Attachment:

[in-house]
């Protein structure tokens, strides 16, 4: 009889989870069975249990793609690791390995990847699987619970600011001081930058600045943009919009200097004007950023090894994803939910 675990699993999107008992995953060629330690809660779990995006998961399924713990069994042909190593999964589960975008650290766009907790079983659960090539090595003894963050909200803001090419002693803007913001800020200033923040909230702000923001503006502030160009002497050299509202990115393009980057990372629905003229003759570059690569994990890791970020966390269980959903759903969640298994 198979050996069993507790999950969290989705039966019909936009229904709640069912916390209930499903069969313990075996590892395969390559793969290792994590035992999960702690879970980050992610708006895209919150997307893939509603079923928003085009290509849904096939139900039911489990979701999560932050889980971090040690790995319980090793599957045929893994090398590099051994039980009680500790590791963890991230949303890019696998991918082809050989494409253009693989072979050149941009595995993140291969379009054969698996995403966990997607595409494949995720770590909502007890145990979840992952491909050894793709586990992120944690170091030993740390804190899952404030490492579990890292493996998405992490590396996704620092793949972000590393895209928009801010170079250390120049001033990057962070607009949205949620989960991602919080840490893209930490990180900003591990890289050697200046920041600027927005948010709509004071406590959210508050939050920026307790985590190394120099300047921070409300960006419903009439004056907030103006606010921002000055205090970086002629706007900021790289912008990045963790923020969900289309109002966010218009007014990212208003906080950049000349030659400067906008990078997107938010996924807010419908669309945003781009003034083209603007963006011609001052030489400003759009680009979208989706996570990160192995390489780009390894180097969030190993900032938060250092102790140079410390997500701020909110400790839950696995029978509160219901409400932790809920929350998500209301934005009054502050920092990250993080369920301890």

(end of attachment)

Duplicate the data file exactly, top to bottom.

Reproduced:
[in-house]
């Protein structure tokens, strides 16, 4: 009889989870069975249990793609690791390995990847699987619970600011001081930058600045943009919009200097004007950023090894994803939910 675990699993999107008992995953060629330690809660779990995006998961399924713990069994042909190593999964589960975008650290766009907790079983659960090539090595003894963050909200803001090419002693803007913001800020200033923040909230702000923001503006502030160009002497050299509202990115393009980057990372629905003229003759570059690569994990890791970020966390269980959903759903969640298994 198979050996069993507790999950969290989705039966019909936009229904709640069912916390209930499903069969313990075996590892395969390559793969290792994590035992999960702690879970980050992610708006895209919150997307893939509603079923928003085009290509849904096939139900039911489990979701999560932050889980971090040690790995319980090793599957045929893994090398590099051994039980009680500790590791963890991230949303890019696998991918082809050989494409253009693989072979050149941009595995993140291969379009054969698996995403966990997607595409494949995720770590909502007890145990979840992952491909050894793709586990992120944690170091030993740390804190899952404030490492579990890292493996998405992490590396996704620092793949972000590393895209928009801010170079250390120049001033990057962070607009949205949620989960991602919080840490893209930490990180900003591990890289050697200046920041600027927005948010709509004071406590959210508050939050920026307790985590190394120099300047921070409300960006419903009439004056907030103006606010921002000055205090970086002629706007900021790289912008990045963790923020969900289309109002966010218009007014990212208003906080950049000349030659400067906008990078997107938010996924807010419908669309945003781009003034083209603007963006011609001052030489400003759009680009979208989706996570990160192995390489780009390894180097969030190993900032938060250092102790140079410390997500701020909110400790839950696995029978509160219901409400932790809920929350998500209301934005009054502050920092990250993080369920301890």